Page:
Get an artist mannequin and light it with a single light source. Look at it as if it were a flat design of shapes, close one eye to get the idea but don't draw with one eye closed. You'll see that the entire form can be expressed as one compound shape(a complex shape made from smaller simpler shapes), draw it as a flat silhuette, draw it's outline. Work on this silhuette until it has an acceptable accuracy, if the proportions are way off it'll make the rendering harder since you won't be able to compare it easily with the model.
Next place your light so that the form is mostly in light or mostly in shadow, just be sure that there is shadow somewhere. Look at the mannequin and note what's in light and what's in shadow. In some ambiguous place there is a theoretical line that marks the boundaries of light and dark, draw that boundary line. The silhuette will start getting divided into shapes and will start to resemble the model more, some shapes will represent surfaces that are in direct light, some of the shapes will represent surfaces that are in shadow.
You can do several things at this point, you could place general values into those shapes, you could look only at the boundary lines and work only on the quality of the core shadows. I think the most beneficial thing to do at this point would be to ignore the shadows and only render the light: Rendering shadows is just rendering less light. What to look for in your light shapes is how they gradually get darker as they approach the shadow boundary line, sometimes it'll stay one light value all the way until it just reaches the boundary line and then abruptly darken into the shadow, sometimes it'll gradually get darker and darker at an even pace. Looking is what's important, notice the subtlety of the transitions, none of them can be described with absolute certainty, they're mysterious, and it's impossible to draw them with accuracy because vision isn't accurate. Also notice the type of info the transition types give you, some things look flat, others round, if you draw the correct transition type you'll draw the correct surface.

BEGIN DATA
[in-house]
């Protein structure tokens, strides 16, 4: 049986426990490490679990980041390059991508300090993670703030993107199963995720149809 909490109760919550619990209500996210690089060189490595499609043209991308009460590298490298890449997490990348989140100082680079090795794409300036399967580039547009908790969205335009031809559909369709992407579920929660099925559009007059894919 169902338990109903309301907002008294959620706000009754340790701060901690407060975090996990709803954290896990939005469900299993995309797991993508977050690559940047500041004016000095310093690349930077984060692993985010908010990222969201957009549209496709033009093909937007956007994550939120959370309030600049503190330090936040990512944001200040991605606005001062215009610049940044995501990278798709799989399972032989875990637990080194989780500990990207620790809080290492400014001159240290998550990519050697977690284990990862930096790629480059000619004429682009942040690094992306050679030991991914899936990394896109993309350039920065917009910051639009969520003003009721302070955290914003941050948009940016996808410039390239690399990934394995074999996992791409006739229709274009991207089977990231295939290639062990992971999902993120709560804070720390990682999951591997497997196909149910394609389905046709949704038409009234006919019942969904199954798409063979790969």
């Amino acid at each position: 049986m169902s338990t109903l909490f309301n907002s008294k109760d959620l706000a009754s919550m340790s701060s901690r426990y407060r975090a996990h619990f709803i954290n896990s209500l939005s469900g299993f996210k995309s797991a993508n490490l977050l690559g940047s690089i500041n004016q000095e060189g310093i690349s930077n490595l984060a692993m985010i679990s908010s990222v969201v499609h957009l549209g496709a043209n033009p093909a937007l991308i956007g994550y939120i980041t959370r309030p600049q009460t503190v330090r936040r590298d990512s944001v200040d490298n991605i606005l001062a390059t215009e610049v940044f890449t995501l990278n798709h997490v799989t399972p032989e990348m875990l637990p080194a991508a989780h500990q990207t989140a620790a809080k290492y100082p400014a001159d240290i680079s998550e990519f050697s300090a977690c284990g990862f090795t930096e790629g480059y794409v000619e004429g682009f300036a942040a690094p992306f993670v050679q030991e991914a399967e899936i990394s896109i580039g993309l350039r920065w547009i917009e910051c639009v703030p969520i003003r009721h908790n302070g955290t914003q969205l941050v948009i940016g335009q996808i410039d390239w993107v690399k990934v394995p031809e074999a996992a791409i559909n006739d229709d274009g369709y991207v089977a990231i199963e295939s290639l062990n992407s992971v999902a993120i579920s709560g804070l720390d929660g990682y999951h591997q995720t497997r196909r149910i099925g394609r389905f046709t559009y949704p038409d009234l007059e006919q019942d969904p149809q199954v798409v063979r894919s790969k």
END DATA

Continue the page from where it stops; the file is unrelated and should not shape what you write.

another case that underscores the importance of careful observation.
The method of drawing the sections of a sphere in order to render it is taken from Loomis's "Successful Drawing". "Half way to black" is taken from Scott Robertson's matte surface rendering dvds.
Also note where I specifically said to do a study from life. The purpose of the drawing wasn't a demonstration of skill but only an example of the concepts in an obvious form.
Read the entire post before responding.
"Successful Drawing" page 81:
in loomis example look at where the bands are placed and the way the values are distributed. your example is linear. a plane at 45 degrees (or half way from the light) is not 50% bright, is not half way from black. anyway, what's so aribitrary about it? light behaves in a predictable fashion. there is nothing 'mysterious' about it. nor was there anything arbitrary about how you were laying actual value ranges 1,2,3,4, etc... things that just are not true or that simple. i'm a fan of scott (i took his class) but what you describe borders on misinformation. it's okay i mean that's all there is in art education it seems but i gotta call it when i see it. this is not a criticism on you cause i think you may have took it that way but rather the information. and since information doesn't have feelings all should be well.
Last edited by steve kim; November 19th, 2007 at 08:43 PM.